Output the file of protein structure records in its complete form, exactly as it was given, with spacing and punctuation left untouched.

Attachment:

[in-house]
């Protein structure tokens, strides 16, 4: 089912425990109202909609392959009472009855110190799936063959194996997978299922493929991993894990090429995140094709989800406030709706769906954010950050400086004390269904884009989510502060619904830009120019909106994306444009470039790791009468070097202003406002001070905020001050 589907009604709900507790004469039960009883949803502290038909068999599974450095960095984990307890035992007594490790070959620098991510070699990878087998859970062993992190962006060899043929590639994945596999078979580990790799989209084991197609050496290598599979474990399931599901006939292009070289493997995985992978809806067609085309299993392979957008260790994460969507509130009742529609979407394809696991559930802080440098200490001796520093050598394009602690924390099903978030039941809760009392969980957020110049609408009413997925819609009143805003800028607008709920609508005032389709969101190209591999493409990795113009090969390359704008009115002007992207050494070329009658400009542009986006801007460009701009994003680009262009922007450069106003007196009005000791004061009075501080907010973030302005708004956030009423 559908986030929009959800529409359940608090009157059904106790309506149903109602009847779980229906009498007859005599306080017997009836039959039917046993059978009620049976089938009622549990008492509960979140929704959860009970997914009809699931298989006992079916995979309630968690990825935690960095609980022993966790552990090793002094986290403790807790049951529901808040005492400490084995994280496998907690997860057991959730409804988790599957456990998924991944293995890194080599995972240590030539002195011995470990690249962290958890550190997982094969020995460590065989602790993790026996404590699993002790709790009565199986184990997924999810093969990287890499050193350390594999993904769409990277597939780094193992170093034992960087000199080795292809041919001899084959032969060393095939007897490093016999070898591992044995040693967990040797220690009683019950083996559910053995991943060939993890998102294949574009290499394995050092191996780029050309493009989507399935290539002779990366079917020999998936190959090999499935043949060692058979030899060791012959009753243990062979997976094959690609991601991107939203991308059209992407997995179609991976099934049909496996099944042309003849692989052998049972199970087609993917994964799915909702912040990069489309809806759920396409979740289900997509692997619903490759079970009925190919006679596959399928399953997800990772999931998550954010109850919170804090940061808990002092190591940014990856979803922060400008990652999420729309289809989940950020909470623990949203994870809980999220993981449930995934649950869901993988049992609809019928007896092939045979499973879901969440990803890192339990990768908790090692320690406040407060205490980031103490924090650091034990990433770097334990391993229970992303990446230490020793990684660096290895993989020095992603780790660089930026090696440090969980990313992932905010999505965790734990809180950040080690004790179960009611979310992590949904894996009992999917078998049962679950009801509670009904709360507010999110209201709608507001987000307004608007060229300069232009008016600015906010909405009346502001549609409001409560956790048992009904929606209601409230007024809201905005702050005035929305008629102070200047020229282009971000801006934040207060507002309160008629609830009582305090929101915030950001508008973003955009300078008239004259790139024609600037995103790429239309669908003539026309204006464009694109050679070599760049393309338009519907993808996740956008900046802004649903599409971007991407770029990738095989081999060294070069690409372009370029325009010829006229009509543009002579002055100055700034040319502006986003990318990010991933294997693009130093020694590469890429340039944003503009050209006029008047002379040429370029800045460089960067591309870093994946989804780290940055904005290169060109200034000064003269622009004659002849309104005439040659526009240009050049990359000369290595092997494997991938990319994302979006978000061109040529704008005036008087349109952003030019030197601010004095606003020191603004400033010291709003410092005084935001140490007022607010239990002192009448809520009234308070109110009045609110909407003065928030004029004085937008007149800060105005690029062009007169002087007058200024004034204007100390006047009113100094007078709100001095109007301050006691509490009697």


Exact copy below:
[in-house]
């Protein structure tokens, strides 16, 4: 089912425990109202909609392959009472009855110190799936063959194996997978299922493929991993894990090429995140094709989800406030709706769906954010950050400086004390269904884009989510502060619904830009120019909106994306444009470039790791009468070097202003406002001070905020001050 589907009604709900507790004469039960009883949803502290038909068999599974450095960095984990307890035992007594490790070959620098991510070699990878087998859970062993992190962006060899043929590639994945596999078979580990790799989209084991197609050496290598599979474990399931599901006939292009070289493997995985992978809806067609085309299993392979957008260790994460969507509130009742529609979407394809696991559930802080440098200490001796520093050598394009602690924390099903978030039941809760009392969980957020110049609408009413997925819609009143805003800028607008709920609508005032389709969101190209591999493409990795113009090969390359704008009115002007992207050494070329009658400009542009986006801007460009701009994003680009262009922007450069106003007196009005000791004061009075501080907010973030302005708004956030009423 559908986030929009959800529409359940608090009157059904106790309506149903109602009847779980229906009498007859005599306080017997009836039959039917046993059978009620049976089938009622549990008492509960979140929704959860009970997914009809699931298989006992079916995979309630968690990825935690960095609980022993966790552990090793002094986290403790807790049951529901808040005492400490084995994280496998907690997860057991959730409804988790599957456990998924991944293995890194080599995972240590030539002195011995470990690249962290958890550190997982094969020995460590065989602790993790026996404590699993002790709790009565199986184990997924999810093969990287890499050193350390594999993904769409990277597939780094193992170093034992960087000199080795292809041919001899084959032969060393095939007897490093016999070898591992044995040693967990040797220690009683019950083996559910053995991943060939993890998102294949574009290499394995050092191996780029050309493009989507399935290539002779990366079917020999998936190959090999499935043949060692058979030899060791012959009753243990062979997976094959690609991601991107939203991308059209992407997995179609991976099934049909496996099944042309003849692989052998049972199970087609993917994964799915909702912040990069489309809806759920396409979740289900997509692997619903490759079970009925190919006679596959399928399953997800990772999931998550954010109850919170804090940061808990002092190591940014990856979803922060400008990652999420729309289809989940950020909470623990949203994870809980999220993981449930995934649950869901993988049992609809019928007896092939045979499973879901969440990803890192339990990768908790090692320690406040407060205490980031103490924090650091034990990433770097334990391993229970992303990446230490020793990684660096290895993989020095992603780790660089930026090696440090969980990313992932905010999505965790734990809180950040080690004790179960009611979310992590949904894996009992999917078998049962679950009801509670009904709360507010999110209201709608507001987000307004608007060229300069232009008016600015906010909405009346502001549609409001409560956790048992009904929606209601409230007024809201905005702050005035929305008629102070200047020229282009971000801006934040207060507002309160008629609830009582305090929101915030950001508008973003955009300078008239004259790139024609600037995103790429239309669908003539026309204006464009694109050679070599760049393309338009519907993808996740956008900046802004649903599409971007991407770029990738095989081999060294070069690409372009370029325009010829006229009509543009002579002055100055700034040319502006986003990318990010991933294997693009130093020694590469890429340039944003503009050209006029008047002379040429370029800045460089960067591309870093994946989804780290940055904005290169060109200034000064003269622009004659002849309104005439040659526009240009050049990359000369290595092997494997991938990319994302979006978000061109040529704008005036008087349109952003030019030197601010004095606003020191603004400033010291709003410092005084935001140490007022607010239990002192009448809520009234308070109110009045609110909407003065928030004029004085937008007149800060105005690029062009007169002087007058200024004034204007100390006047009113100094007078709100001095109007301050006691509490009697």